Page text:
What are some major areas of debate in our field that you think the book informs? For example, does it speak into the issues of dating current manuscripts? Or to the degree of variability of the text in its earliest stages, or the development of Qira’at? (Here you can increase our interest by hinting at what controversial things you might have to say!)

As the book offers a chronology of the MSS, it challenges some views about the canonisation process, as it shows that the development of the handwritten transmission of the text was evolving at a rapid pace, especially the orthography of the Qur’an. It shows that the text was still fluid during the first decades of Umayyad rule and tries to understand also the diversity of the material which I suggest to attribute to this period. Although it is impossible to pinpoint every single copy to a place or a milieu, some clusters emerge. As a whole, one begins to see some rough stages in the history of the mushaf during this period. One can now follow more precisely the introduction of the notation of the short vowels, which of course will lead to new researches into the qirâ’ât—providing them more strength than was the case with the previous conclusions, which relied mainly on the division of the verses. It also draws attention to a field which is yet not researched, that of the intellectual conditions under which the written transmission took place.

How do you see it informing the broader fields of Umayyad studies and Islamic art history?

The book will provide new elements for the history of the Arabic script and shows that the palaeographic approach is a decisive tool for the study of the period. Previous papers, for instance by H.C. von Bothmer, enabled the incorporation of new elements into the history of Islamic art during this period. The book will provide a broader view of this question: it will be possible to speak of an Umayyad art of the book.

This first overview of Qur’anic MSS production under Umayyad rule will also provide new insight towards the position of the ruling elite about the Qur’an. As a whole, it will bring a diversity of new direct witnesses to the awareness of those who are researching the early history of the Qur’an.

Is there anything else you would like to say about the importance of this book?

I hope that I have been able to argue convincingly in favour of the attribution of some MSS to the Umayyad period, but the last chapter can only open the question of the transition from the Umayyad to the Abbasids. I hope that this will help to start new research on this moment, which remains largely shrouded in uncertainty as far as the MSS are concerned.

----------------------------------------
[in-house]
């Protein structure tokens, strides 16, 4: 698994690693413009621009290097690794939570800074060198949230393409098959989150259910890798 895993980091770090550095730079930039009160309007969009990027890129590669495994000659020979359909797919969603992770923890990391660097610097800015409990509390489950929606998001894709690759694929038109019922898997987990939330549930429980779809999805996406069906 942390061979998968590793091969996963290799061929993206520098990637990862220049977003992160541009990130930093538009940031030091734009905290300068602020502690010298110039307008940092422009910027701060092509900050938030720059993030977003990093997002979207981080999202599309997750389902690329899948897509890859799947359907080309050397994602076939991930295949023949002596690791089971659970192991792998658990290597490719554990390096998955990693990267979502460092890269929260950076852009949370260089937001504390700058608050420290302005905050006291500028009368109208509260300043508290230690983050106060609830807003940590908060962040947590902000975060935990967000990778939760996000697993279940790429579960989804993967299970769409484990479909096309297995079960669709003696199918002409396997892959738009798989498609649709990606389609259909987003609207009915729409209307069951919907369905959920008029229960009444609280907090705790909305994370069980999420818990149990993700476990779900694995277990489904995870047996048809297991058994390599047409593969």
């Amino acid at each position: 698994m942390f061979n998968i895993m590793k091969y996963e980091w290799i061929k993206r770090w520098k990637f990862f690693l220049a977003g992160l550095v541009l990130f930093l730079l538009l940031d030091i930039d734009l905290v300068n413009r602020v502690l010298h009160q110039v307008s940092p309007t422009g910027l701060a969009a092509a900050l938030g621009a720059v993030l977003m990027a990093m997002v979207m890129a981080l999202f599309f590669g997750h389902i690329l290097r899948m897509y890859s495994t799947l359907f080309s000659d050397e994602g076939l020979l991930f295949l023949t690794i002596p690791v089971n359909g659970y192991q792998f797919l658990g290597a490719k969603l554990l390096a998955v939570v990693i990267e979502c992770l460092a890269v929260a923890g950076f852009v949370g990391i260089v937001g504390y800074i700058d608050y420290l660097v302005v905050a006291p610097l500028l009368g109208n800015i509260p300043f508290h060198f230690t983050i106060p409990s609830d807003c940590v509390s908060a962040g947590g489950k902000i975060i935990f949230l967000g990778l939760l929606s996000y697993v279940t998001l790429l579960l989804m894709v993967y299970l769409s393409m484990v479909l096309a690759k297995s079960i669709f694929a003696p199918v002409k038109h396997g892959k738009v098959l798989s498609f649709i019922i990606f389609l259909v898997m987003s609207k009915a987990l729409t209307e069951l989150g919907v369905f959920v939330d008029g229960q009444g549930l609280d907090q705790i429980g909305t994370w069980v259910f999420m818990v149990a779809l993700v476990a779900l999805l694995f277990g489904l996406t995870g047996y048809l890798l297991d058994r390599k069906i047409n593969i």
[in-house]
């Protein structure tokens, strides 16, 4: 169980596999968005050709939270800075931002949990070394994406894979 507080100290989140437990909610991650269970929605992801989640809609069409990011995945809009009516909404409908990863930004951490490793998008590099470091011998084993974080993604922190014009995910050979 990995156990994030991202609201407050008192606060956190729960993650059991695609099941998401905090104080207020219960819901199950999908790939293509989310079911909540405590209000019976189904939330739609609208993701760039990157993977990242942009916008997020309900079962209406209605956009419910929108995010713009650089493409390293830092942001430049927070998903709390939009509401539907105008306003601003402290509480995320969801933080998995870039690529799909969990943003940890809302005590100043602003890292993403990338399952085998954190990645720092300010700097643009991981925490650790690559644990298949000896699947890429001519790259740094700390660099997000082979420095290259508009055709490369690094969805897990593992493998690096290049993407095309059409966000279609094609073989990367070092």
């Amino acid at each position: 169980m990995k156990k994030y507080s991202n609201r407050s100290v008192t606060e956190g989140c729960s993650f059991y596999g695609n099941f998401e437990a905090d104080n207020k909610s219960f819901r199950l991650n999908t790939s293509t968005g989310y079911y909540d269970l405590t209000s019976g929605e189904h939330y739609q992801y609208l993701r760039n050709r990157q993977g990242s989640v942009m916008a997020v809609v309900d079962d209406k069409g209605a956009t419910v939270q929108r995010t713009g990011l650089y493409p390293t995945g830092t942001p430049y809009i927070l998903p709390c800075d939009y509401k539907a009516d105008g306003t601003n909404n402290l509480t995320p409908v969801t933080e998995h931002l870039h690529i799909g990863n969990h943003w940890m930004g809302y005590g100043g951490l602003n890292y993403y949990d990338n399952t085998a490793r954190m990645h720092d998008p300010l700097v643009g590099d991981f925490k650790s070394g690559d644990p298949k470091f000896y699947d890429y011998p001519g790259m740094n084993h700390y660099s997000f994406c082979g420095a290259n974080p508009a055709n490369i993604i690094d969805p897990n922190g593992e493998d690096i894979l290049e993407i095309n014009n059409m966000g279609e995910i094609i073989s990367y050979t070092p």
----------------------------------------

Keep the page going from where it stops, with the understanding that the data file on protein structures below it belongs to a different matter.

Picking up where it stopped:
© International Qur’anic Studies Association, 2013. All rights reserved.

A New Project for an Etymological Dictionary of the Qurʾan

Prof. Salih Akdemir, of Ankara University in Turkey, presented at the First International Symposium on Rethinking the Qur’an earlier this year (on which Dr. Andrew Rippin reported for IQSA here). His paper, “Linguistic Approaches to the Qur’an: Contribution to Creating a Great Dictionary of the Qur’an” brought attention to an issue that he frames in the following way: “The Qur’an is a divine book revealed in the Arabic language. But which Arabic language?”. Here he argues that, since the revelation of the Qur’an in the Arabic of the Prophet’s time, the language has undergone so many semantic changes that it is no longer possible to understand the Qur’an as the Prophet and his companions understood it. The project for an etymological dictionary of the Qur’an that Akdemir proposes would therefore aim to be a part of the solution to this important problem.

The following excerpt summarizes Akdemir’s conclusions in the aforementioned paper:

General Conclusion

“The diachronic semantic research we carried out in the Hebrew Bible, in the New Testament and in the Qur’an concerning many roots—in this paper, exempli gratia E- M-R and R-H-M roots, were studied—allows us to arrive at the following results:

1. Among Semitic languages the Arabic reflects the Proto-Semitic perfectly and can be counted as older than Akkadian in that regard. So to deny this common origin would be the biggest harm to be done to the Semitic languages, since the Semitic languages are those languages that fulfill each other and hence explain one another. The togetherness which will be realized on the basis of these languages will contribute to the mutual understanding of the Semitic Peoples.

2. Semantic changes are the natural process all languages underwent and will continue to undergo. What is important is to be aware of this process. This awareness is especially  crucial for the understanding of the Holy Scriptures. Nevertheless, it seems that Islamic World is not aware, apart from some exceptions of this vital issue for our common future. Since the Arabic language underwent semantic changes over the course of time, is there any possibility for us to understand the Qur’an as the Prophet and his prestigious companions understood it?

Unfortunately the answer to that crucial question is no, because all Arabic dictionaries, however ancient they may be, are far away from accomplishing this task. Sadly, no work has been done so far to fill this gap in the Islamic world.

But even more upsetting is the fact is that, apart from a few researchers, no one is aware of this crucial issue. The fact that we do not have even nowadays any dictionary of the Qur’an that will be able to provide us with Arabic language of the Prophet’s time, is, according to al-Khûlî’s expression, a shameful situation. As far as our country is concerned, even more shameful than this is the fact that the dictionary of the Qur’an that was compiled by the English orientalist John Penrice in 1873 in London was translated into the Turkish languages in 2010. Finally, the dictionary of Qur’anic usage that was compiled by Egyptian researchers ElSaid M. Badawi, Muhamad Abdel Haleem and edited by Brill in 2008 is far away from fulfilling this vital task, since it was not prepared by scientific methods. Thus it only repeats the past, as it were.